We started this year choking on the smoke and dust of bushfires across the country. It was relentless and it was horrible. We dared not leave our homes, unsure if we would be trapped by the fires, not wanting to breathe the air anyway. When we did finally head down south on a summer holiday and stopped for the night at Gundagai the roads shut around us, the ground was parched and cracked and the brief rain shower only served to muddy the car.
Eventually the smoke cleared and the fires were extinguished, but then the pandemic arrived.
Many thousands across the world have lost their lives or suffered long term effects from the virus and millions have lost their jobs and livelihoods due to the economic effects of travel restrictions and lockdowns.
We were lucky. I have been contemplating pandemics for decades and when I heard the news from abroad and from experts I was already getting slowly prepared. I already worked partly from home and had enough tools stockpiled for the rest of the family, when B’s work also turned remote and the schools were closed.
Watching Alex work from home was really wonderful. Finally, we had a chance to experience his amazing work ethic, unlike the one he displays for some of his extra-curricular learning. While many others complained about the difficulty of assisting their kids at home, I found it fun.
I grew up in a fairly isolated household where learning was respected. Part way through my fourth year my parents began home schooling us until high school. I was an independent learner and I paid attention at school, picked my courses at school and university so that I had a basis to understand almost anything.
I even met my wife remotely and, in the early days, conversed with her electronically, before video was an option.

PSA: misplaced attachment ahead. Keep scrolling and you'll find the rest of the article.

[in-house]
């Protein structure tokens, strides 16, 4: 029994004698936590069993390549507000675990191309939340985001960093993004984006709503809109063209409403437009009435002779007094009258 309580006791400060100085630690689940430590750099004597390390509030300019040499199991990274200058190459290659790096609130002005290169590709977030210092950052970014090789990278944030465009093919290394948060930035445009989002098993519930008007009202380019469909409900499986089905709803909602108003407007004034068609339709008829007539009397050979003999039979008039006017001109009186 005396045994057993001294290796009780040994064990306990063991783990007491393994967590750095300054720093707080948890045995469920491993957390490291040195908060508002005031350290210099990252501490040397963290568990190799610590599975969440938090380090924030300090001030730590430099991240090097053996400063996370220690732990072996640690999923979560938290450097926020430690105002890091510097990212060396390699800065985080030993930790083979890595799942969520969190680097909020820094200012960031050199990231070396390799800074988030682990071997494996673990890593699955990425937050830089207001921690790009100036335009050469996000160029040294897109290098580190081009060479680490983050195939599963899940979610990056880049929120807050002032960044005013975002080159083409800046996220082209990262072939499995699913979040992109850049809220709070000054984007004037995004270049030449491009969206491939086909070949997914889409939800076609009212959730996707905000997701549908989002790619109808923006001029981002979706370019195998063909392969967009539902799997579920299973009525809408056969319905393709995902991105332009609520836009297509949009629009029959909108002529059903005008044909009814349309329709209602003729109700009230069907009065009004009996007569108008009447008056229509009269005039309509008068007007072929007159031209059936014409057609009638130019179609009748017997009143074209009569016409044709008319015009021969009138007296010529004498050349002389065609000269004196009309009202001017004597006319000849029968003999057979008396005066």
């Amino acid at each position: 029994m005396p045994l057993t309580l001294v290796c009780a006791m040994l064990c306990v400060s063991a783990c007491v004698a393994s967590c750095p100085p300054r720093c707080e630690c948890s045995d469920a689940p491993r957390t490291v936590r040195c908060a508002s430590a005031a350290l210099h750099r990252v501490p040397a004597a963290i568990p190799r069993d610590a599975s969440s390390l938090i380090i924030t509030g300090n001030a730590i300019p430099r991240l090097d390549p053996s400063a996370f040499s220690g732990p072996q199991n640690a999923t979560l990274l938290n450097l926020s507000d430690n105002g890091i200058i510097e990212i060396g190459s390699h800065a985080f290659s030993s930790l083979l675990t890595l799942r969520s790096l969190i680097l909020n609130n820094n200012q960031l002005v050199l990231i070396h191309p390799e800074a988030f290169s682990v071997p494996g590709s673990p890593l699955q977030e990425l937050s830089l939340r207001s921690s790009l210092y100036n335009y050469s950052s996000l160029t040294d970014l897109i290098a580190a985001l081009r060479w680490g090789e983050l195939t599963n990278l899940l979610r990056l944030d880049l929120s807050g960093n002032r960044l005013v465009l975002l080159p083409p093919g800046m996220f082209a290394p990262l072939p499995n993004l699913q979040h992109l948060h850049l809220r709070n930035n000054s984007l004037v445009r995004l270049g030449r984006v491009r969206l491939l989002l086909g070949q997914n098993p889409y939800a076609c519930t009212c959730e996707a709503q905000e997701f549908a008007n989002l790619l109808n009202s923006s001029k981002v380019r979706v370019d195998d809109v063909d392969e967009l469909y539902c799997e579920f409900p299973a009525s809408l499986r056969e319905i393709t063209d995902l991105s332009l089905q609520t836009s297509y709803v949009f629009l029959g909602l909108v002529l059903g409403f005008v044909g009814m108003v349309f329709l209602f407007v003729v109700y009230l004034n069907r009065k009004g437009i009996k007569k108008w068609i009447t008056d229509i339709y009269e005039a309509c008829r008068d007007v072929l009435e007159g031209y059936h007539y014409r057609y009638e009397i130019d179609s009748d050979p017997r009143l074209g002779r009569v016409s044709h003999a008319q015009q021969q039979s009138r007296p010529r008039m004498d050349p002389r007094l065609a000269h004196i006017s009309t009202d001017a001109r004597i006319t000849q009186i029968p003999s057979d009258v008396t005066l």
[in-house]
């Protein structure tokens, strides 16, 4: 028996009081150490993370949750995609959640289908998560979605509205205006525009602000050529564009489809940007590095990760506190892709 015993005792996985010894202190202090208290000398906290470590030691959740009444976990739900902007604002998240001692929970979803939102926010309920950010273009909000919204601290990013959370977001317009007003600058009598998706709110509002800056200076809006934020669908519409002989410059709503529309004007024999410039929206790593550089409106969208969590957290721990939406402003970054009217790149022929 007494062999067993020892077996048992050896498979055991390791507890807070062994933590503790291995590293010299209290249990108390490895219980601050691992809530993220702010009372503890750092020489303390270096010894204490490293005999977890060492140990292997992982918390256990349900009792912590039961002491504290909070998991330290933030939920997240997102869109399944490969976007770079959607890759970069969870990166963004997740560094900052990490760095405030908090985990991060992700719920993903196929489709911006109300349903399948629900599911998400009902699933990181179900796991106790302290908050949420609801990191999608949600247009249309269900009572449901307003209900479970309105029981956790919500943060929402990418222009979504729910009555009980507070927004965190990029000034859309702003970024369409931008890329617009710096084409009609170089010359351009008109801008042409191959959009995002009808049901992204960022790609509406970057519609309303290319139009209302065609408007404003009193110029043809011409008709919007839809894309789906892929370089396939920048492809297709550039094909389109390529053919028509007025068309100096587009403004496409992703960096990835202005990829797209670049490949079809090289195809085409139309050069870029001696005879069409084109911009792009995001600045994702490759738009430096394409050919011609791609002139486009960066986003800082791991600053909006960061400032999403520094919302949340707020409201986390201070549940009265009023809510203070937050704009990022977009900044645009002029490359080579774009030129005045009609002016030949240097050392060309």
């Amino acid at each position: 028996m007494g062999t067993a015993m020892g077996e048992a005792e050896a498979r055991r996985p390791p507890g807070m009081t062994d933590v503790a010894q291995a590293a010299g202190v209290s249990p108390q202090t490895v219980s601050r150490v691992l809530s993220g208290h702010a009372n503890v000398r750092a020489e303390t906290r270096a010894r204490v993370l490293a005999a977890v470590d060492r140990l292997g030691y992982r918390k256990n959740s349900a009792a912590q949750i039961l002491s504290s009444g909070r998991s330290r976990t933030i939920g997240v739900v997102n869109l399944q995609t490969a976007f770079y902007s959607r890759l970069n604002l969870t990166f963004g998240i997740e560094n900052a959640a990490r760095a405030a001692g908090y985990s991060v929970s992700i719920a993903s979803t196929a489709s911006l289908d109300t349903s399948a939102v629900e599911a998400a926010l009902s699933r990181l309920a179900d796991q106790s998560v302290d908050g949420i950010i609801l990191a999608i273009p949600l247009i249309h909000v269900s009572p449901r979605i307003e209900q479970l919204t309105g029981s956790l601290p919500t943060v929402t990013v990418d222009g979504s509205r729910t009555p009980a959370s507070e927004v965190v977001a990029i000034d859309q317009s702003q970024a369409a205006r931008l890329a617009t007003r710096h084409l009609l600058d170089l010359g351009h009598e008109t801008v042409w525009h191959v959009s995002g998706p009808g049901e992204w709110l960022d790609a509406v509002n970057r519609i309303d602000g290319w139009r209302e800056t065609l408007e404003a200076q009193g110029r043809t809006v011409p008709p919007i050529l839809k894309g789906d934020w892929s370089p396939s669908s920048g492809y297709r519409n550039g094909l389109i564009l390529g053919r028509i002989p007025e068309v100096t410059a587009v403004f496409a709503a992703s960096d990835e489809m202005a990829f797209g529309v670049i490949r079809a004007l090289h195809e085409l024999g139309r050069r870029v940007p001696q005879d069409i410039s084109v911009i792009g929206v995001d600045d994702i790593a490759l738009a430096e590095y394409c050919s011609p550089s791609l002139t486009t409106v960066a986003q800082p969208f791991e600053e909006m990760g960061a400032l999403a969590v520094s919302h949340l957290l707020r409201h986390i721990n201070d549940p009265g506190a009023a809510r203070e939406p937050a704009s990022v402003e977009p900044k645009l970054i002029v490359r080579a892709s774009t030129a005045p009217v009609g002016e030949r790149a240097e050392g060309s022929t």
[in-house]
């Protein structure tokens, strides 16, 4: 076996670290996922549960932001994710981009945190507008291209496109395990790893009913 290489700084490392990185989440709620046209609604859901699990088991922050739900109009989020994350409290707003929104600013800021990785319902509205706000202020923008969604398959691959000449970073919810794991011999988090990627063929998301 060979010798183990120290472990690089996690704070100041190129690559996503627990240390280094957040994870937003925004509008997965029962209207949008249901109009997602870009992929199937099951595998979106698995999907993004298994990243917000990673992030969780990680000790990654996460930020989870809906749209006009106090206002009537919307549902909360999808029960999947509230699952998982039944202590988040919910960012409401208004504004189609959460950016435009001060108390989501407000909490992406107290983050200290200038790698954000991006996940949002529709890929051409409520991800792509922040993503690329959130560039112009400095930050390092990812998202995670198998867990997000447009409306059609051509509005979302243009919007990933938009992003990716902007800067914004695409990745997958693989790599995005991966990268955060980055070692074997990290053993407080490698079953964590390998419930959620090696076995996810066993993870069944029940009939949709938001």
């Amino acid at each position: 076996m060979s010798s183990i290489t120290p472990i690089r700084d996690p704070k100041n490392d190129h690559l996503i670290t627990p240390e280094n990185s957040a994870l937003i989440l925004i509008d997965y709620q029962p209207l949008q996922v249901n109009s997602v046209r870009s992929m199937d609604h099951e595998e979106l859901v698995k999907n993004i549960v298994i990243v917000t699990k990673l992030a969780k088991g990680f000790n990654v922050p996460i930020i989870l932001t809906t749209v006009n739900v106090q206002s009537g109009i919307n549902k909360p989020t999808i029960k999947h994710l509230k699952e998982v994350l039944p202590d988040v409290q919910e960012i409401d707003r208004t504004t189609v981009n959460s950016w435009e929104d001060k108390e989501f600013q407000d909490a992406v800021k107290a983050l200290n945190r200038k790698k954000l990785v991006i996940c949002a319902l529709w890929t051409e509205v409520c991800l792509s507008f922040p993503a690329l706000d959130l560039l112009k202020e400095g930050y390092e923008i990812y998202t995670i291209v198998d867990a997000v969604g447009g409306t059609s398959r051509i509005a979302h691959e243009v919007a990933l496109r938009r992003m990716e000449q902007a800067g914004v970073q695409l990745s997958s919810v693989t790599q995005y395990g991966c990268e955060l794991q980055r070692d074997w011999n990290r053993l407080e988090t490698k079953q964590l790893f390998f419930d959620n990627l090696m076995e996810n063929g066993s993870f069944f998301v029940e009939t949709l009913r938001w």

This year those skills came in handy. Forget personal presentation, about office conversations, about noisy teams and social jostling. While others complained about isolation, motivation and communication, I was in my element. And I had the scientific background to understand the decisions and actions in the pandemic.
Of course, I was fortunate not to be entirely isolated. I had my wife, son and my dog. It was an utter joy to spend more time with them. Back when we both worked in the city, B and I would have lunch together every day. Twenty years later we could do so again. I feel like it has brought us closer together again.
I worked hard and the work flowed in relentlessly. Sometimes too much so and I wished that others would stop, give me a break. A lack of ability to escape compounded it.
When we were allowed out of the house again, I found myself looking at the natural world again with amazing clarity, noticing every sight and sound. I missed flying and overseas travel, that different kind of isolation from the world.
We were fortunate in New South Wales not to experience the same kind of lockdown and restrictions as in Victoria and many other countries. After doing months of karate over Zoom we were allowed back into the dojo and, at the end of the year, both Alex and I graded to first kyu.
Alex completed his final year of primary school and was rewarded with some amazing honours.
There was a true sense of achievement and, by the end of the year, I was prepared to say that, for us, it was actually pretty good.
Then we came home two days after Christmas to find our dog Kita floating dead in the pool.
I no longer want to say nice things about 2020. All that sense of accomplishment drained by the guilt at lacking the foresight to get the basics right and keep a member of the family safe.
In half an hour’s time 2020 will be over. I will be commemorating, not celebrating. I see many dark clouds on the horizon, conflict with China, the continued rise of authoritarian neoliberalism and the cult of ignorance in democracies and the increasing effects of climate change.
I hope that I am wrong. I hope that things do get better. We must all try to make it so.